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IE 9 Set Loose Online, in Austin

Internet Explorer 9, IE 9, Web browser, release to Web, RTW, tracking protection, security, CanSecWest Pwn2Own, netbooks, performance, ActiveX, site pinning, updates, Windows phone

Internet Explorer 9 made its official online debut on Tuesday evening, being downloadable here on the U.S. West coast at 9 p.m. Pacific time. IE 9 was launched prior to a party the company was holding at the South by Southwest event in Austin, Texas. Ryan Gavin, senior director of Internet Explorer business and marketing, talked about some of the highlights leading up to the launch in a phone chat on Friday.

"We'll hit over 40 million downloads by the time we hit RTW at Monday 9 p.m. Pacific," Gavin said. "We're seeing now upwards of two percent share already on Windows 7 for IE 9, even in beta stage. It was the fastest adopted beta ever in Microsoft's history."

Gavin attributed the positive response to community feedback and Microsoft's "transparent approach with IE 9 in terms of how we built the browser." Microsoft used its platform previews to showcase its HTML 5 implementations leading up to the beta release. The platform previews also provided a glimpse at what developers can accomplish with their Web sites via hardware acceleration and IE 9's "clean, site-centric design," he added.

RTW Improvements
Microsoft typically bakes in features running up to Release-To-Web time. The development team assessed more than 17,000 comments in creating this final release, according to Microsoft officials. Gavin described some of the improvements that happened from the time of the release candidate to this final RTW product.

"We've done a lot of work on low-end netbooks, specifically tuning for performance on lower end hardware, where, if you go to the IE test drive demo, there's a speed reading test, [and] if you run that over a lot of hardware, you'll see a lot of performance improvements with IE 9 in the final RTW version," he said. "On the area of our site-centric design and how clean the browser is…one of the pieces of feedback we got from our partners is that they love [site] pinning. They asked us if we can allow them to promote and market multiple sites that users have pinned all from a single page…so that's a set of functionality that we allowed. And we continue to make improvements in tracking protection including the respect for ActiveX controls, like Flash, and respect in our tracking protection work that we've done in our privacy front, as well as making the discoverability for that privacy work in tracking protection more prevalent in the browser."

In terms of user feedback, by far the most popular feature of the new browser is the ability to pin Web sites to the bottom of the screen as if they were applications.

"When a user pins their site, like Huffington Post for instance, on Windows 7, that results in a 50 percent increase in engagement on their site," Gavin said. "When a user pins them, it really does make them more like an app, which means their users are more engaged."

Another feature added to IE 9 is the ability to display tabs in a single row. A minority of users really wanted that feature, Gavin explained.

IE 9 Security and Privacy Controls
Security represents and another issue of consideration. Microsoft's current IE 8 browser was successfully compromised at the recent CanSecWest Pwn2Own hacking contest in which Google's Chrome browser alone escaped unscathed. The IE 8 holes were found by security researcher Stephen Fewer. Gavin indicated that Microsoft tried to get its IE 9 browser considered for the contest but was rebuffed.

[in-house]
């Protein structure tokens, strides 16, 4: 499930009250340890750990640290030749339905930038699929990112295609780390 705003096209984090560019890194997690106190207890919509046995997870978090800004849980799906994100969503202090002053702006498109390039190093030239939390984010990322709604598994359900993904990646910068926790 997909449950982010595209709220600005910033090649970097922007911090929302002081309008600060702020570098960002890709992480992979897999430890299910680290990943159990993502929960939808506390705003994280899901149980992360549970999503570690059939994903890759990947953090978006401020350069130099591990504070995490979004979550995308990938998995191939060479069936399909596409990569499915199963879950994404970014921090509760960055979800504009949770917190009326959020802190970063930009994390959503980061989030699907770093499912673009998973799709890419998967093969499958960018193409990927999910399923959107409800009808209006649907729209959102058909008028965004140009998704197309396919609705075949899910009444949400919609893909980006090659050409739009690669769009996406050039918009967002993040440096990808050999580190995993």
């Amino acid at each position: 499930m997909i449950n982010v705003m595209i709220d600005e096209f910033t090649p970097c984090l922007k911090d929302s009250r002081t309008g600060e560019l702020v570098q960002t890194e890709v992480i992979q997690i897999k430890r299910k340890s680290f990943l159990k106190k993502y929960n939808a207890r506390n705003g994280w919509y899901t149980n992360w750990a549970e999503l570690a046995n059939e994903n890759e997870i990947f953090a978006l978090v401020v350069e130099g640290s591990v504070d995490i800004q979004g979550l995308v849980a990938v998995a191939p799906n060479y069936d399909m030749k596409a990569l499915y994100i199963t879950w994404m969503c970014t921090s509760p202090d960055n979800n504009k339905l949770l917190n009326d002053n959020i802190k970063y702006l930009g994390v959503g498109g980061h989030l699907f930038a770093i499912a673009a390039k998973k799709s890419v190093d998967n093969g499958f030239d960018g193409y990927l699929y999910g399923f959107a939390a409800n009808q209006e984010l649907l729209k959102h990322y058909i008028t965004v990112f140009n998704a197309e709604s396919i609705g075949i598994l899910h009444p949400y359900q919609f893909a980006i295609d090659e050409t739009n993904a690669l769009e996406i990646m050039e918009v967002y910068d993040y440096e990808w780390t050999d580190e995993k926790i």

"[The CanSecWest Pwn2Own hack result] was kind of a no-news here scenario," Gavin said. "We asked if they would include IE 9 in the contest, and they actually said, 'No,' because IE 9 wasn't out. So they included IE 8, and of course IE 8 has been out for a while. But if you look at some of the interfaces that we've done around IE 9 with security…and the privacy arena, IE 9 stands apart and we're quite proud of the work done there."

With regard to the potential security hole in IE 8, a blog post by a Microsoft employee recommends that "all users to upgrade to the new version of the browser in order to be immediately protected against potential risk," according to a translation of the blog from German.

Microsoft also offers privacy protection in IE 9 with its tracking protection feature, which has to be turned on by the user. This feature relies on volunteer-contributed lists of URLs to help block tracking by third parties, although it also allows users opt-in for tracking if they wish. Possibly, this approach will cut out the sort of third-party tracking that determines commissions on product referrals, which some users may want to happen, as in the case of Internet radio Web sites that direct users toward sites to buy music CDs. Gavin explained that IE 9 has no way to determine intent. "The browser doesn't know what a commission or an ad is," he said. Microsoft's approach is just to hand over control to the user about what gets tracked during a browsing session.

Microsoft has submitted its tracking protection technology to the Worldwide Web Consortium (W3C) where it will be reviewed by committees as a possible technical solution for adoption as a W3C recommendation. That effort is separate from any legislative or regulatory considerations, Gavin explained.

About the Author

Kurt Mackie is senior news producer for the 1105 Enterprise Computing Group.

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